The fallen madonna and the great Gatsby

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As wardrobe malfunctions go, it was pretty spectacular.

Madonna, after her performance at the Brit Awards on Wednesday night is now being referred to quite cleverly, as ‘The Fallen Madonna’ – and how come all I can think of is an episode of the late lamented BBC sitcom ‘Allo ‘Allo in which Renée Artois tries his best to hide a painting?

The singer took quite a tumble as her cloak, which was meant to be ripped off her by her assorted dancers, didn’t unclip, pulling Madonna backwards off the stage as well. She was sent tumbling down steps to a crash landing below. Madonna later said her cape had been tied too tightly but that she was fine after her fall

Fair play to her. As one of my students cruelly remarked out the next day, “She’s in her fifties – that’s the age of my granny!”

You can imagine this didn’t make me feel any better, being a woman just into my fifties myself, albeit younger than Madonna, who’s a very fit 56 years old indeed. That may be ancient to anybody under the age of 20 but the diva is still rockin’ the house and living up to the image she’s worked hard to create over three decades and like a true professional, she got back up on to her high heels and carried on with the show.

She should take comfort from Ginger Rogers who’s reported to have said she did everything Fred Astaire did, except backwards and in high heels!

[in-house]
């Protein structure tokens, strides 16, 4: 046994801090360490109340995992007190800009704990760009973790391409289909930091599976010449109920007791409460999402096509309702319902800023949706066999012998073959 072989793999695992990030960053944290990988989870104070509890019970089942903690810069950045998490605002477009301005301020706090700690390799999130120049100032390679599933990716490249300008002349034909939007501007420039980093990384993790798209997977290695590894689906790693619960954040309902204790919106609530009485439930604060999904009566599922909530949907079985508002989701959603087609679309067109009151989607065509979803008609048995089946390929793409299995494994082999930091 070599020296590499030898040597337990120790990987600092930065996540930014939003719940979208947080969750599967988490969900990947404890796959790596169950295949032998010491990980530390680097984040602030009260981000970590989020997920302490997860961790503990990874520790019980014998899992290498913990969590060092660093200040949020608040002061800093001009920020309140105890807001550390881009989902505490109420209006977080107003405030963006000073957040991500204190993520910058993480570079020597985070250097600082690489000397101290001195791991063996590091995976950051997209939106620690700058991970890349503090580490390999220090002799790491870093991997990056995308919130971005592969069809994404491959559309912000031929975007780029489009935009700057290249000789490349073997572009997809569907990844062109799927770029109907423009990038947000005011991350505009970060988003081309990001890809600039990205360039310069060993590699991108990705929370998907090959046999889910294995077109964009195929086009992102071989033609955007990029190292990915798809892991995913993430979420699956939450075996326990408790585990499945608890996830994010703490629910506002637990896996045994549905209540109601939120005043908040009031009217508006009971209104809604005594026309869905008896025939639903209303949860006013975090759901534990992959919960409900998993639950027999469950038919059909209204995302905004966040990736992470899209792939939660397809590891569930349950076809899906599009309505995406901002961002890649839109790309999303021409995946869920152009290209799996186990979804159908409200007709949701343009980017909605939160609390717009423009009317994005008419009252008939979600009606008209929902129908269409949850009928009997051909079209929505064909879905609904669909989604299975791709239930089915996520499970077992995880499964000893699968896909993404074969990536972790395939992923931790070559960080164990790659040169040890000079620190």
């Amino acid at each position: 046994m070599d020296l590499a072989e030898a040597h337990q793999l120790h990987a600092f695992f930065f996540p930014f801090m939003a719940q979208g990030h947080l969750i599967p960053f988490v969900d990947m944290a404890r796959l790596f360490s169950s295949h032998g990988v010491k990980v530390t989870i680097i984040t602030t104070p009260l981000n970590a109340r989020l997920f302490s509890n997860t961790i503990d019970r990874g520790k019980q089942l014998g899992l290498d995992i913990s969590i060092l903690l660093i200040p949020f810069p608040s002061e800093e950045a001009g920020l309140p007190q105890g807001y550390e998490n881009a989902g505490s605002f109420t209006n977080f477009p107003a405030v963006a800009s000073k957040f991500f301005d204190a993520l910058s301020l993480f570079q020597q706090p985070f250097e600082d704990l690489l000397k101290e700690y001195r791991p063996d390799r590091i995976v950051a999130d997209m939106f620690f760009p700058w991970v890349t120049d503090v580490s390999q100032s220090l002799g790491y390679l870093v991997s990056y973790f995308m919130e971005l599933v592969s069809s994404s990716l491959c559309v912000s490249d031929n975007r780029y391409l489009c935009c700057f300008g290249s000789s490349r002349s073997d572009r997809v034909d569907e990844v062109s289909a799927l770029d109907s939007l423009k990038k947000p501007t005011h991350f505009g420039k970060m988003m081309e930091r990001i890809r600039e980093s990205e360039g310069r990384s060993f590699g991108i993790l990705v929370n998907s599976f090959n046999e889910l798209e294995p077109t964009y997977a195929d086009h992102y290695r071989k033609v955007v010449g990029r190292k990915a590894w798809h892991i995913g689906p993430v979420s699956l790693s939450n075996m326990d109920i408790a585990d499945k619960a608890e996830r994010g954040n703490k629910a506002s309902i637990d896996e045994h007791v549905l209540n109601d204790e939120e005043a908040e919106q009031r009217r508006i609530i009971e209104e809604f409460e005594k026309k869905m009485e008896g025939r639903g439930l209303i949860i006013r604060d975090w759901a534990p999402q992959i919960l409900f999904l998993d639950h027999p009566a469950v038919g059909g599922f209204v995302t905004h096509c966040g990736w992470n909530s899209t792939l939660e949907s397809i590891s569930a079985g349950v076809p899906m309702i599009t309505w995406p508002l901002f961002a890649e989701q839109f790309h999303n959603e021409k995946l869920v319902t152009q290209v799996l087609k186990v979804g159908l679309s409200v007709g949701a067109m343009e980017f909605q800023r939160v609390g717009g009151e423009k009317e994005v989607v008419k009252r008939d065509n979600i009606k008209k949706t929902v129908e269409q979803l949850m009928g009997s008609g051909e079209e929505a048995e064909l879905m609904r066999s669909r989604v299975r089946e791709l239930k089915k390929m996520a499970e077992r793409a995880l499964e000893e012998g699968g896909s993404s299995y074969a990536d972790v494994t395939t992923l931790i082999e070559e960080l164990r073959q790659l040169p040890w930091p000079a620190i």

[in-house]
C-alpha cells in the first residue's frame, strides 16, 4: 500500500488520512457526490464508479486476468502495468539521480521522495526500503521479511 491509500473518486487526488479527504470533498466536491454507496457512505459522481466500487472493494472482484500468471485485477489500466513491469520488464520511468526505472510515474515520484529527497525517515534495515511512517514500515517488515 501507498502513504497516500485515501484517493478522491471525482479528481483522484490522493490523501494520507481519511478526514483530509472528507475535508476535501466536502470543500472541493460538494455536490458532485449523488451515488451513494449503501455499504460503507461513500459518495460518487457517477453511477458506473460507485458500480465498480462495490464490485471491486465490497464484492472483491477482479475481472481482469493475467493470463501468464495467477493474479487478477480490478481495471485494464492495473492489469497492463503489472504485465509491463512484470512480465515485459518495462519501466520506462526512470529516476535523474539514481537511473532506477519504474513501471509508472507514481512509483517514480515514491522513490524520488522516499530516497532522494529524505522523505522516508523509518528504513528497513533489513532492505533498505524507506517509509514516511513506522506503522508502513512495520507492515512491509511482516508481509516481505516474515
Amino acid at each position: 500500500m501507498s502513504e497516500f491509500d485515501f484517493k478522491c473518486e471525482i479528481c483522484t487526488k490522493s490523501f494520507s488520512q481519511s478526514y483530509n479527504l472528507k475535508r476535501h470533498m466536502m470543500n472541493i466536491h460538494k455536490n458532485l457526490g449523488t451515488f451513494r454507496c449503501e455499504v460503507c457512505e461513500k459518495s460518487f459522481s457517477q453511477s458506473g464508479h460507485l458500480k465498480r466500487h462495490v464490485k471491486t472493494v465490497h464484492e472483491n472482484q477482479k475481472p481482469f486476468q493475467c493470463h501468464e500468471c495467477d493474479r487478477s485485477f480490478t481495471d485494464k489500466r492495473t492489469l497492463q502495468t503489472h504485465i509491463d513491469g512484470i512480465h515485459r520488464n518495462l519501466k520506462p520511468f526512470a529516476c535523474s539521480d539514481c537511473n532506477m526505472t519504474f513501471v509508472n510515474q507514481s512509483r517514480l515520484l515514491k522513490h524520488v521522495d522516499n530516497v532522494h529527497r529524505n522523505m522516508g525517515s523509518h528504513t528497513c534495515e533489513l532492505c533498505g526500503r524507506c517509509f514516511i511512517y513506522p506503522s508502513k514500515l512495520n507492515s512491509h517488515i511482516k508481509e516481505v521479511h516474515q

The students of Youth Lyric will keep that wisdom in mind next week when they take to the stage of the Waterfront, bringing the decadent days of the 1920s to life in The Great Gatsby, an all­-singing, all-­dancing production, directed by Sheelagh O’Kane.

Flapper dresses and long beads for the girls, spats shoes and suits for the boys, cocktails and the Charleston for everyone – this production is glamorous and exciting as I found out when I popped in to see rehearsals last weekend.

Now I’ve written before in these pages about the confidence the young people gain fromtheir time in Youth Lyric and this was illustrated brilliantly in a story that was relayed to me about a recent chance meeting one of the students had with two of the most famous British actors of stage and screen today.

Charlie Bedi, who’s 17 and playing the role of Jay Gatsby in this production, was on a trip with Youth Lyric in Stratford-­on-­Avon just at the end of last summer. The students had watched a performance by the Royal Shakespeare Company and were exploring the grounds of the theatre when an eagle-eyed Charlie spotted Sir Ian McKellen walking with his friend and colleague Richard Wilson.

Sir Ian of course is famous to a younger generation for his role as Gandalf in the Lord of the Rings trilogy.

With all that confidence built up from years of treading the boards with Youth Lyric himself, young Charlie seized the opportunity to speak to the two actors. He introduced himself and reports that they were both very friendly, inquiring as to why he was in Stratford.

Charlie, of course, plugged his own acting achievements and was rewarded with a photograph. Could that smile be any broader, do you think?

Youth Lyric presents The Great Gatsby at Belfast Waterfront from March 4 - 7, nightly at 8pm with a Saturday matinee.